The fashion industry often uses an insider term to describe fashion weeks,"the big four," which refers to the seasonal runway shows that take place in New York, London, Milan and Paris. While the majority of the media may focus its attention on these trendsetting capitals, it's quite literally always fashion week somewhere. In March alone, a travel blogger-worthy spate of fashion weeks took place around the globe, spanning from Vancouver to Istanbul to Indonesia. And in Puerto Rico, there was San Juan Moda, which has celebrated local designers and their well-dressed patrons for five years and ten seasons running. Seven months after Hurricane Maria left 3.5 million people without power and resulted in an estimated $95 billion in damages, the Puerto Rican government invited a group of American journalists and influencers to the island to see the Fall 2018 collections — despite its still-unstable conditions.
This season wasn't the first post-Maria Moda: In December 2017, Founder and President Carlos Bermúdez booked a new venue to replace the temporarily shuttered El San Juan Hotel and marched models down the catwalk. "We only made changes for Spring 2017, when, because of the hurricanes, we had to move the date and present fewer catwalks," explained Bermúdez. "This season, we were in full bloom."
Over six days this April, San Juan Moda was back to business as usual. Moda first launched in 2013, when Bermúdez realized that Puerto Rico "lacked a cohesive and complete platform [for designers] to present their collections." The event follows a traditional fashion calendar, with twice-yearly shows to present spring/summer and fall/winter collections. Bermúdez has evolved San Juan Moda from an intimate local fiesta to an international fashion event with bloggers, buyers and press filling out the front rows.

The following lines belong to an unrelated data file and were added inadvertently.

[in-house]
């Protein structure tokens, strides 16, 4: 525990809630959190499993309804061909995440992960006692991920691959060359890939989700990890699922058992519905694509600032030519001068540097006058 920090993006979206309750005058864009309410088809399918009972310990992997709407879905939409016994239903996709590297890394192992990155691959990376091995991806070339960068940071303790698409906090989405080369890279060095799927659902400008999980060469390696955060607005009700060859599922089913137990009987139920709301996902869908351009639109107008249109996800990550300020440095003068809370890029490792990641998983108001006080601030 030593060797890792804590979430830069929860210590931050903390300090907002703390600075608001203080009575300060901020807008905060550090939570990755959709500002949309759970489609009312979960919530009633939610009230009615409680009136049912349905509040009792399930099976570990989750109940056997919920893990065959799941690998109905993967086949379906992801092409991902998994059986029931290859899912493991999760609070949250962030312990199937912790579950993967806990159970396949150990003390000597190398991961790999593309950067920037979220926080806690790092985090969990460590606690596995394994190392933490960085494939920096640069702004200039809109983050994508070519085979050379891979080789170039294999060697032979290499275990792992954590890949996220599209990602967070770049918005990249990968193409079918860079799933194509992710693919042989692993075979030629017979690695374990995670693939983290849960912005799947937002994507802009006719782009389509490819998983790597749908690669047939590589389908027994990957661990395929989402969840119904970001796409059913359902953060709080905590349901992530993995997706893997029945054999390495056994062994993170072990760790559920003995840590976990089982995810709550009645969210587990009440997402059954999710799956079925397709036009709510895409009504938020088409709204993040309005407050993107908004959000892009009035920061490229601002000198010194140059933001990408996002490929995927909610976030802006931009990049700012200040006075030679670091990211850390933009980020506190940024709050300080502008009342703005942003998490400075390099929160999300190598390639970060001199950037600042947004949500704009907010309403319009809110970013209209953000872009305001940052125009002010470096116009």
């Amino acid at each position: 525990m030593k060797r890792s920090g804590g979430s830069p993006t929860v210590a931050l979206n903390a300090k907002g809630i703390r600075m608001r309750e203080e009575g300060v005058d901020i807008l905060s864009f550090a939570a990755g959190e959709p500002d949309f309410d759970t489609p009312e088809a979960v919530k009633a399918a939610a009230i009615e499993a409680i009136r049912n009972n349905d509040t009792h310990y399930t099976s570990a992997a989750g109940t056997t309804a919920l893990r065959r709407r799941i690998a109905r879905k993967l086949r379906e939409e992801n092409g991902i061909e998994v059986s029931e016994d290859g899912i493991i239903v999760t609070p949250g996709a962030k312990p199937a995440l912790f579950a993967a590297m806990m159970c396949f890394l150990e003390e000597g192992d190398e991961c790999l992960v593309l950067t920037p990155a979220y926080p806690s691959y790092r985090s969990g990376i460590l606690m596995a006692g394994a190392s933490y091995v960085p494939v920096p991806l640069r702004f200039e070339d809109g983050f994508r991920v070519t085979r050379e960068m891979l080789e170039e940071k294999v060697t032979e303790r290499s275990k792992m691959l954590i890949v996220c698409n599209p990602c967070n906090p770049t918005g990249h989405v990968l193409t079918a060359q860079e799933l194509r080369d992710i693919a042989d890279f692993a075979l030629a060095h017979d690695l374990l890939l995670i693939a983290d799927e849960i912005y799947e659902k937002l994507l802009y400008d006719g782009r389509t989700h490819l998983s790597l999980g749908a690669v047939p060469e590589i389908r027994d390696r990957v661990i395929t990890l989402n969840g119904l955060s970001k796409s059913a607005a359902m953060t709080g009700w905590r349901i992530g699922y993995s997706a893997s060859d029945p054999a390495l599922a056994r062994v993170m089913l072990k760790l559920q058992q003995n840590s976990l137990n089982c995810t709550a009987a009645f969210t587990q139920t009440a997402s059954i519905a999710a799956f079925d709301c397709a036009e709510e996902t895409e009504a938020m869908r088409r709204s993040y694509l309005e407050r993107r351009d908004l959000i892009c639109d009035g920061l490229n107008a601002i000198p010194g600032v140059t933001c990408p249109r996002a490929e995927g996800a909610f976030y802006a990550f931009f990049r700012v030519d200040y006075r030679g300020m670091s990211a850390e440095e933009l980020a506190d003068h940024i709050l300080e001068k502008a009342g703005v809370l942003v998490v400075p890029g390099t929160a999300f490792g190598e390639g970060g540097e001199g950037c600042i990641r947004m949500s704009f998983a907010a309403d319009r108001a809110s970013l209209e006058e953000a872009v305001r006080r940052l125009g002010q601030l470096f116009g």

For Fall 2018, twelve designers — ten from Puerto Rico, plus two from the Dominican Republic — presented in the regal Antiguo Casino in Old San Juan. If the San Juan shows were half as polished as New York, they were also twice as fun. The seats were packed with friends and clients of each designer, many of whom wore the designer's clothes for the occasion and caught air kisses during final bows. More rowdily, the trendy, well-contoured friends of the runway models were also given seats. (It took me a few shows to realize that spontaneous cheers from the audience were for beloved models, not favorite outfits.) One model stopped mid-walk to greet her young daughter in the front row; another paused on the runway to lift her boyfriend from his seat for a beso. Would this impulsive behavior fly at one of the meticulously timed and produced shows in New York or Paris? No way. But did it make for a much more interesting experience? Absolutely. The image of that teen's smug face after his model girlfriend sashayed away will be burned in my brain long after I've forgotten Raf Simons's popcorn runway.
"It was my first experience modeling at all," said 16-year-old Adriana Cevedo, who walked in eight shows. "It was amazing — the rush, adrenaline before walking, the photos, the atmosphere."